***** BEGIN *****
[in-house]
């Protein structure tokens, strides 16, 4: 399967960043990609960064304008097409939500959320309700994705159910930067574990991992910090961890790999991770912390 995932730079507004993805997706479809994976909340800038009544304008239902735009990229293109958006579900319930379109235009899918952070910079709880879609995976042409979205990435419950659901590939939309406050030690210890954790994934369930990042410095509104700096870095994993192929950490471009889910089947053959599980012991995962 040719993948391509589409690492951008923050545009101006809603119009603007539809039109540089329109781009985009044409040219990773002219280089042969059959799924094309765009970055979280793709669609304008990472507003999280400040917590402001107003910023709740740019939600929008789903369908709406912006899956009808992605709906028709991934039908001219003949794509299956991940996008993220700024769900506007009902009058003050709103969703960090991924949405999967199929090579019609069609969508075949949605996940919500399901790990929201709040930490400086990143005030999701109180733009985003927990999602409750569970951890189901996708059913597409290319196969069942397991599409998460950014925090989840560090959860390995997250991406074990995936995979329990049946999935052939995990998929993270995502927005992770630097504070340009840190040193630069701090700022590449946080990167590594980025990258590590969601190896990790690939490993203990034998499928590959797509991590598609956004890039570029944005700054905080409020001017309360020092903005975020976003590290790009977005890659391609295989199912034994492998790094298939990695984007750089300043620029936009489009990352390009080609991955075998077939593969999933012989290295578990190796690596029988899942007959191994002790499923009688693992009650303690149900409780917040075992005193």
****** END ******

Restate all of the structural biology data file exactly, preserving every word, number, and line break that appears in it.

[in-house]
């Protein structure tokens, strides 16, 4: 399967960043990609960064304008097409939500959320309700994705159910930067574990991992910090961890790999991770912390 995932730079507004993805997706479809994976909340800038009544304008239902735009990229293109958006579900319930379109235009899918952070910079709880879609995976042409979205990435419950659901590939939309406050030690210890954790994934369930990042410095509104700096870095994993192929950490471009889910089947053959599980012991995962 040719993948391509589409690492951008923050545009101006809603119009603007539809039109540089329109781009985009044409040219990773002219280089042969059959799924094309765009970055979280793709669609304008990472507003999280400040917590402001107003910023709740740019939600929008789903369908709406912006899956009808992605709906028709991934039908001219003949794509299956991940996008993220700024769900506007009902009058003050709103969703960090991924949405999967199929090579019609069609969508075949949605996940919500399901790990929201709040930490400086990143005030999701109180733009985003927990999602409750569970951890189901996708059913597409290319196969069942397991599409998460950014925090989840560090959860390995997250991406074990995936995979329990049946999935052939995990998929993270995502927005992770630097504070340009840190040193630069701090700022590449946080990167590594980025990258590590969601190896990790690939490993203990034998499928590959797509991590598609956004890039570029944005700054905080409020001017309360020092903005975020976003590290790009977005890659391609295989199912034994492998790094298939990695984007750089300043620029936009489009990352390009080609991955075998077939593969999933012989290295578990190796690596029988899942007959191994002790499923009688693992009650303690149900409780917040075992005193």